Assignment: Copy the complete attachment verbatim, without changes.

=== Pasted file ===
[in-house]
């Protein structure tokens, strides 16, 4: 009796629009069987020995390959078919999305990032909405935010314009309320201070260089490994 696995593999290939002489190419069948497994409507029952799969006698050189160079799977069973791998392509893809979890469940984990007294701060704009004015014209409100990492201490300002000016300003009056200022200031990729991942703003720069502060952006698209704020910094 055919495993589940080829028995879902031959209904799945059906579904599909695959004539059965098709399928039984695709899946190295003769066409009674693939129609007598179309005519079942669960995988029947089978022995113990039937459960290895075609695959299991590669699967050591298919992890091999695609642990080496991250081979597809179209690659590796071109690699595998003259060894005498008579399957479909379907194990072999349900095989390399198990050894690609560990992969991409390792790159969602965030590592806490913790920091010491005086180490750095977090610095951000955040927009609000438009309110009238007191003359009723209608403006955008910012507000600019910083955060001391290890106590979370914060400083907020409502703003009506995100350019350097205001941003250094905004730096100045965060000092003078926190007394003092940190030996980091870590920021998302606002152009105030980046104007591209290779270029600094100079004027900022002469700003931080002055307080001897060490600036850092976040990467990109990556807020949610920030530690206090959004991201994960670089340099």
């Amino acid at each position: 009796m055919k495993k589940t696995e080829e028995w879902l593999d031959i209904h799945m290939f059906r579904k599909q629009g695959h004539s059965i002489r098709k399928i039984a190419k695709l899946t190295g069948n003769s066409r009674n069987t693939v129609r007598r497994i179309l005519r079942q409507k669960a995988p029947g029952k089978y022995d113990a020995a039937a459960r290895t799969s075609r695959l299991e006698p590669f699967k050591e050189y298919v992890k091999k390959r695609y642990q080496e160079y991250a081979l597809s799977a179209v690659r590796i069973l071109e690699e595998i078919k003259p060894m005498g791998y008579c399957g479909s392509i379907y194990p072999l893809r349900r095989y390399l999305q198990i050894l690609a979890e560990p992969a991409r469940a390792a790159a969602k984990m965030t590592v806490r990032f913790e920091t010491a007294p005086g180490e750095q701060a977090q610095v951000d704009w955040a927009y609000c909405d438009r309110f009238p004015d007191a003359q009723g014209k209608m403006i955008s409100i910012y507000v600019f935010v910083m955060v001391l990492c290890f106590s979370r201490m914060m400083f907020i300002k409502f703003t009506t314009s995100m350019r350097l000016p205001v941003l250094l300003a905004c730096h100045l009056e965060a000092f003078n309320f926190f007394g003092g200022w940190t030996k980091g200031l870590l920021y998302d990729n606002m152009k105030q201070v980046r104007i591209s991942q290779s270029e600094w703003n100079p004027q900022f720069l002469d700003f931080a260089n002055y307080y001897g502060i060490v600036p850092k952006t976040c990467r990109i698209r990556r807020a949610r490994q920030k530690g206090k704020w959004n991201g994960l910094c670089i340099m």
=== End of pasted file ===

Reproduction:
[in-house]
């Protein structure tokens, strides 16, 4: 009796629009069987020995390959078919999305990032909405935010314009309320201070260089490994 696995593999290939002489190419069948497994409507029952799969006698050189160079799977069973791998392509893809979890469940984990007294701060704009004015014209409100990492201490300002000016300003009056200022200031990729991942703003720069502060952006698209704020910094 055919495993589940080829028995879902031959209904799945059906579904599909695959004539059965098709399928039984695709899946190295003769066409009674693939129609007598179309005519079942669960995988029947089978022995113990039937459960290895075609695959299991590669699967050591298919992890091999695609642990080496991250081979597809179209690659590796071109690699595998003259060894005498008579399957479909379907194990072999349900095989390399198990050894690609560990992969991409390792790159969602965030590592806490913790920091010491005086180490750095977090610095951000955040927009609000438009309110009238007191003359009723209608403006955008910012507000600019910083955060001391290890106590979370914060400083907020409502703003009506995100350019350097205001941003250094905004730096100045965060000092003078926190007394003092940190030996980091870590920021998302606002152009105030980046104007591209290779270029600094100079004027900022002469700003931080002055307080001897060490600036850092976040990467990109990556807020949610920030530690206090959004991201994960670089340099």
């Amino acid at each position: 009796m055919k495993k589940t696995e080829e028995w879902l593999d031959i209904h799945m290939f059906r579904k599909q629009g695959h004539s059965i002489r098709k399928i039984a190419k695709l899946t190295g069948n003769s066409r009674n069987t693939v129609r007598r497994i179309l005519r079942q409507k669960a995988p029947g029952k089978y022995d113990a020995a039937a459960r290895t799969s075609r695959l299991e006698p590669f699967k050591e050189y298919v992890k091999k390959r695609y642990q080496e160079y991250a081979l597809s799977a179209v690659r590796i069973l071109e690699e595998i078919k003259p060894m005498g791998y008579c399957g479909s392509i379907y194990p072999l893809r349900r095989y390399l999305q198990i050894l690609a979890e560990p992969a991409r469940a390792a790159a969602k984990m965030t590592v806490r990032f913790e920091t010491a007294p005086g180490e750095q701060a977090q610095v951000d704009w955040a927009y609000c909405d438009r309110f009238p004015d007191a003359q009723g014209k209608m403006i955008s409100i910012y507000v600019f935010v910083m955060v001391l990492c290890f106590s979370r201490m914060m400083f907020i300002k409502f703003t009506t314009s995100m350019r350097l000016p205001v941003l250094l300003a905004c730096h100045l009056e965060a000092f003078n309320f926190f007394g003092g200022w940190t030996k980091g200031l870590l920021y998302d990729n606002m152009k105030q201070v980046r104007i591209s991942q290779s270029e600094w703003n100079p004027q900022f720069l002469d700003f931080a260089n002055y307080y001897g502060i060490v600036p850092k952006t976040c990467r990109i698209r990556r807020a949610r490994q920030k530690g206090k704020w959004n991201g994960l910094c670089i340099m």